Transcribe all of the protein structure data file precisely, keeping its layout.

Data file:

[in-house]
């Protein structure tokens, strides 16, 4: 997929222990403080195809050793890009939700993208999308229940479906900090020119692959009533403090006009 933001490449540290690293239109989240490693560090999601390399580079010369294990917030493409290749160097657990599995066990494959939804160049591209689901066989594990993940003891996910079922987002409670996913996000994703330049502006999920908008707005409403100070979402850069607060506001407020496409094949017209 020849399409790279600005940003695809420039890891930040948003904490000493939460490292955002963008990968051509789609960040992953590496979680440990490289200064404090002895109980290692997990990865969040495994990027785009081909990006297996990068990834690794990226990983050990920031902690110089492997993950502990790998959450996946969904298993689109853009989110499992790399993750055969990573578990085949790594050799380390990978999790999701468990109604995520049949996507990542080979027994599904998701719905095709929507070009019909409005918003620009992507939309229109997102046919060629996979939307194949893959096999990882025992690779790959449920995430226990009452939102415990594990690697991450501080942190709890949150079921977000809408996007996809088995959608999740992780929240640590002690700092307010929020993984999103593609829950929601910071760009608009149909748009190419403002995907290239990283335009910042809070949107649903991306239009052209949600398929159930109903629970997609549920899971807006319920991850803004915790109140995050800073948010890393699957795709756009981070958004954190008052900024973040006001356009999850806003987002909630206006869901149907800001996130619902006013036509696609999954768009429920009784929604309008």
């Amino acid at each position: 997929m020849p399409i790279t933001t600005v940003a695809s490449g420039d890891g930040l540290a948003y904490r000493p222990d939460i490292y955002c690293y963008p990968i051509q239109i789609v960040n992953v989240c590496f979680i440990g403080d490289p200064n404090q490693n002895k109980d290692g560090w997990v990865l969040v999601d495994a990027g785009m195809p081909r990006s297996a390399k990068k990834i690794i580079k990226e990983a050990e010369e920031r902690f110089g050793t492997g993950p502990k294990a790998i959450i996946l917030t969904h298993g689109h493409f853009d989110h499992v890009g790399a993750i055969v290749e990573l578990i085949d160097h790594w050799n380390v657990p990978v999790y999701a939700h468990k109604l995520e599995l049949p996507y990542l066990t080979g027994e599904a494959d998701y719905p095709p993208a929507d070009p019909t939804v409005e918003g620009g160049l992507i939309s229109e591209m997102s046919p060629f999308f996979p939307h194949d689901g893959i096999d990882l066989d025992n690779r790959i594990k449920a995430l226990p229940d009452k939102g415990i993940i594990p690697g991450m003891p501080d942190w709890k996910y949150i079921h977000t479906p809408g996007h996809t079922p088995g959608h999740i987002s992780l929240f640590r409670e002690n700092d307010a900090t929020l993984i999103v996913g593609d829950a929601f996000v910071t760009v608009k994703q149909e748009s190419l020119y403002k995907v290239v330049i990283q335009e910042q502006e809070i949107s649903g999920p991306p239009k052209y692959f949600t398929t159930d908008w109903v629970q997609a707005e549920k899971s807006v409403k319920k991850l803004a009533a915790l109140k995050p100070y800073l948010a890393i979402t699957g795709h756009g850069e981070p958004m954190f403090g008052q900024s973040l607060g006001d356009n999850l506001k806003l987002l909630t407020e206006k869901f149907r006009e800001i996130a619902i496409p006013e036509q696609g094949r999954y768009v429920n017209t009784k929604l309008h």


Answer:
[in-house]
């Protein structure tokens, strides 16, 4: 997929222990403080195809050793890009939700993208999308229940479906900090020119692959009533403090006009 933001490449540290690293239109989240490693560090999601390399580079010369294990917030493409290749160097657990599995066990494959939804160049591209689901066989594990993940003891996910079922987002409670996913996000994703330049502006999920908008707005409403100070979402850069607060506001407020496409094949017209 020849399409790279600005940003695809420039890891930040948003904490000493939460490292955002963008990968051509789609960040992953590496979680440990490289200064404090002895109980290692997990990865969040495994990027785009081909990006297996990068990834690794990226990983050990920031902690110089492997993950502990790998959450996946969904298993689109853009989110499992790399993750055969990573578990085949790594050799380390990978999790999701468990109604995520049949996507990542080979027994599904998701719905095709929507070009019909409005918003620009992507939309229109997102046919060629996979939307194949893959096999990882025992690779790959449920995430226990009452939102415990594990690697991450501080942190709890949150079921977000809408996007996809088995959608999740992780929240640590002690700092307010929020993984999103593609829950929601910071760009608009149909748009190419403002995907290239990283335009910042809070949107649903991306239009052209949600398929159930109903629970997609549920899971807006319920991850803004915790109140995050800073948010890393699957795709756009981070958004954190008052900024973040006001356009999850806003987002909630206006869901149907800001996130619902006013036509696609999954768009429920009784929604309008």
């Amino acid at each position: 997929m020849p399409i790279t933001t600005v940003a695809s490449g420039d890891g930040l540290a948003y904490r000493p222990d939460i490292y955002c690293y963008p990968i051509q239109i789609v960040n992953v989240c590496f979680i440990g403080d490289p200064n404090q490693n002895k109980d290692g560090w997990v990865l969040v999601d495994a990027g785009m195809p081909r990006s297996a390399k990068k990834i690794i580079k990226e990983a050990e010369e920031r902690f110089g050793t492997g993950p502990k294990a790998i959450i996946l917030t969904h298993g689109h493409f853009d989110h499992v890009g790399a993750i055969v290749e990573l578990i085949d160097h790594w050799n380390v657990p990978v999790y999701a939700h468990k109604l995520e599995l049949p996507y990542l066990t080979g027994e599904a494959d998701y719905p095709p993208a929507d070009p019909t939804v409005e918003g620009g160049l992507i939309s229109e591209m997102s046919p060629f999308f996979p939307h194949d689901g893959i096999d990882l066989d025992n690779r790959i594990k449920a995430l226990p229940d009452k939102g415990i993940i594990p690697g991450m003891p501080d942190w709890k996910y949150i079921h977000t479906p809408g996007h996809t079922p088995g959608h999740i987002s992780l929240f640590r409670e002690n700092d307010a900090t929020l993984i999103v996913g593609d829950a929601f996000v910071t760009v608009k994703q149909e748009s190419l020119y403002k995907v290239v330049i990283q335009e910042q502006e809070i949107s649903g999920p991306p239009k052209y692959f949600t398929t159930d908008w109903v629970q997609a707005e549920k899971s807006v409403k319920k991850l803004a009533a915790l109140k995050p100070y800073l948010a890393i979402t699957g795709h756009g850069e981070p958004m954190f403090g008052q900024s973040l607060g006001d356009n999850l506001k806003l987002l909630t407020e206006k869901f149907r006009e800001i996130a619902i496409p006013e036509q696609g094949r999954y768009v429920n017209t009784k929604l309008h």